Conclusions The present meta-analysis and systematic review suggests that acupuncture is effective at improving xerostomia symptoms in cancer patients but not at objective salivary flow measurements. The evidence is still limited due to the low quality of the published studies.

1.3. Mercadante 2017 Ø

Mercadante V, Al Hamad A, Lodi G, Porter S , Fedele S. Interventions for the management of radiotherapy-induced xerostomia and hyposalivation: A systematic review and meta-analysis. Oral Oncol. 2017;66:64-74. [10221].

IntroductionSalivary gland hypofunction is a common and permanent adverse effect of radiotherapy to the head and neck. Randomised trials of available treatment modalities have produced unclear results and offer little reliable guidance for clinicians to inform evidence-based therapy. We have undertaken this systematic review and meta-analysis to estimate the effectiveness of available interventions for radiotherapy-induced xerostomia and hyposalivation.
MethodsWe searched MEDLINE, Cochrane Central, EMBASE, AMED, and CINAHL database through July 2016 for randomised controlled trials comparing any topical or systemic intervention to active and/or non-active controls for the treatment of radiotherapy-induced xerostomia. The results of clinically and statistically homogenous studies were pooled and meta-analyzed.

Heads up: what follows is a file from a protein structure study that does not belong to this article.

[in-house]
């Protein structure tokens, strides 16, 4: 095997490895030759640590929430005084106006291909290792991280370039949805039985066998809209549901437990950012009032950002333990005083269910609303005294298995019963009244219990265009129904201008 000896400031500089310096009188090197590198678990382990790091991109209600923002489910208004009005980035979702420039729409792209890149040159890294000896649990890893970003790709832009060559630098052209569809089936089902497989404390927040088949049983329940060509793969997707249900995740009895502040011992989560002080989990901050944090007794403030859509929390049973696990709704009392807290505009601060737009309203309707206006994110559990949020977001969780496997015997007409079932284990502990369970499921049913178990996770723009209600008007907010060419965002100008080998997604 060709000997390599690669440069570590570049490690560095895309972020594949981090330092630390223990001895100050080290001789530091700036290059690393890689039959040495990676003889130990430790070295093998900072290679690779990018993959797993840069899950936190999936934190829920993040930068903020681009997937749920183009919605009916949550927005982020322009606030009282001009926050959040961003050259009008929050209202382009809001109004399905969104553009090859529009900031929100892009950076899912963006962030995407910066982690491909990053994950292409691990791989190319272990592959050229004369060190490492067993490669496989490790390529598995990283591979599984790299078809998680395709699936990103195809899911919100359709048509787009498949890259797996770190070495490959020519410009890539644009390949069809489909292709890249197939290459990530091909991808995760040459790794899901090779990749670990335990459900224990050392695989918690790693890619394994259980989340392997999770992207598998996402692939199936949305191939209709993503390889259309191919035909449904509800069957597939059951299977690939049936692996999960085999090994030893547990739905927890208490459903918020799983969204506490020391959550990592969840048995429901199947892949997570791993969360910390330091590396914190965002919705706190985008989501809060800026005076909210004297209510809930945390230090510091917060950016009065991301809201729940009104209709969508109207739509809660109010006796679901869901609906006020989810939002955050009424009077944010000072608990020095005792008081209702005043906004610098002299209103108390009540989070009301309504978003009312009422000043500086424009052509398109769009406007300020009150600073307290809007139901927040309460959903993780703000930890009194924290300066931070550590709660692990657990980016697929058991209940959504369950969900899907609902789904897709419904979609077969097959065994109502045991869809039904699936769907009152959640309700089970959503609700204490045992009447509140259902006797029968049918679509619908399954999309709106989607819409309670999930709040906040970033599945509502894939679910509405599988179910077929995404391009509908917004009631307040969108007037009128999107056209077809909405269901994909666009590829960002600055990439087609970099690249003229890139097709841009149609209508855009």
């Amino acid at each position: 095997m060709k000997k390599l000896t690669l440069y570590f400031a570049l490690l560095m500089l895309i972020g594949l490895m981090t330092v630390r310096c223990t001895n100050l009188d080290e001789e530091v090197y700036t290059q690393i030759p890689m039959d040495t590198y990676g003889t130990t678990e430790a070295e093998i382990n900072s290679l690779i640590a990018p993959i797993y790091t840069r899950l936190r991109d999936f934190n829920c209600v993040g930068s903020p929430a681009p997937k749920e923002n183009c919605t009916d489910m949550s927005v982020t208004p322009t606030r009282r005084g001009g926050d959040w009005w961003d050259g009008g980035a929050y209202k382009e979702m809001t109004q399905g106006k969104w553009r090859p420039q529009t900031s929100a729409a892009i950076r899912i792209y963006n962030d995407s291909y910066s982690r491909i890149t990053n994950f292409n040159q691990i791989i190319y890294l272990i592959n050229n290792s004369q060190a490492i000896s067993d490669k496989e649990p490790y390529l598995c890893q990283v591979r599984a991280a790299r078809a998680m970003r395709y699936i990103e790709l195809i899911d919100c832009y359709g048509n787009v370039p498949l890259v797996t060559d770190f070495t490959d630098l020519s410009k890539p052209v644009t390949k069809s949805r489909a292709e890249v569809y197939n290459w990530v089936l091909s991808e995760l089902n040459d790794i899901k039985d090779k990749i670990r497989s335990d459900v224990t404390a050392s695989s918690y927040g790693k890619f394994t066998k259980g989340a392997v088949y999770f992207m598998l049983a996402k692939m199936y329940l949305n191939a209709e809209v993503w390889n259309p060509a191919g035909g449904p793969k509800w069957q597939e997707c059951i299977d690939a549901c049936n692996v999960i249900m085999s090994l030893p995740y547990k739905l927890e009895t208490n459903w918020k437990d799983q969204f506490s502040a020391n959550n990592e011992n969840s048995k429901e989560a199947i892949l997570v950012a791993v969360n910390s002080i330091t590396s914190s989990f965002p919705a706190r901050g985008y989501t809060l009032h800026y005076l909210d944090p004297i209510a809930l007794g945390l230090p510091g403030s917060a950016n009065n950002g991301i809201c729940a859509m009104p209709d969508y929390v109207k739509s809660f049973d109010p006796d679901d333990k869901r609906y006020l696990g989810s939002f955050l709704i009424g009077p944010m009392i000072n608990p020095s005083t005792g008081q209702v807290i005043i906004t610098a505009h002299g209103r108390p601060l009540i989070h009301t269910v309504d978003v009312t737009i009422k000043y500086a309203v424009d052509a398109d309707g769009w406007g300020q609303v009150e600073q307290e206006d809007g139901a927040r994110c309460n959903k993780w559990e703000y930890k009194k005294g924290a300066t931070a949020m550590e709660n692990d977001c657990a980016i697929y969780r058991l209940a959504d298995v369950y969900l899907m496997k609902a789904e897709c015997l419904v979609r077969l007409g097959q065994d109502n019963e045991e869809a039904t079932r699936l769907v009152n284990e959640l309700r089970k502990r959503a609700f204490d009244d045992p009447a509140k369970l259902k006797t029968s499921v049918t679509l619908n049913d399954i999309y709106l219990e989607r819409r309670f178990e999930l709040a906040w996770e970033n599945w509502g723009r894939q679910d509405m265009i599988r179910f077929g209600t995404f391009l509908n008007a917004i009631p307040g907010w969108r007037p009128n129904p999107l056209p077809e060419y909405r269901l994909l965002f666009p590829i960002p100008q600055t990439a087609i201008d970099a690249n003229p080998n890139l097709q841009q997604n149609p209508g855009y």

Results1732 patients from twenty studies were included in the systematic review. Interventions included systemic or topical pilocarpine, systemic cevimeline, saliva substitutes/mouthcare systems, hyperthermic humidification, acupuncture, acupuncture-like transcutaneous electrical nerve stimulation, low-level laser therapy and herbal medicine. Results from the meta-analysis, which included six studies, suggest that both cevimeline and pilocarpine can reduce xerostomia symptoms and increase salivary flow compared to placebo, although some aspects of the relevant effect size, duration of the benefit, and clinical meaningfulness remain unclear. With regard to interventions not included in the meta-analysis, we found no evidence, or very weak evidence, that they can reduce xerostomia symptoms or increase salivary flow in this population.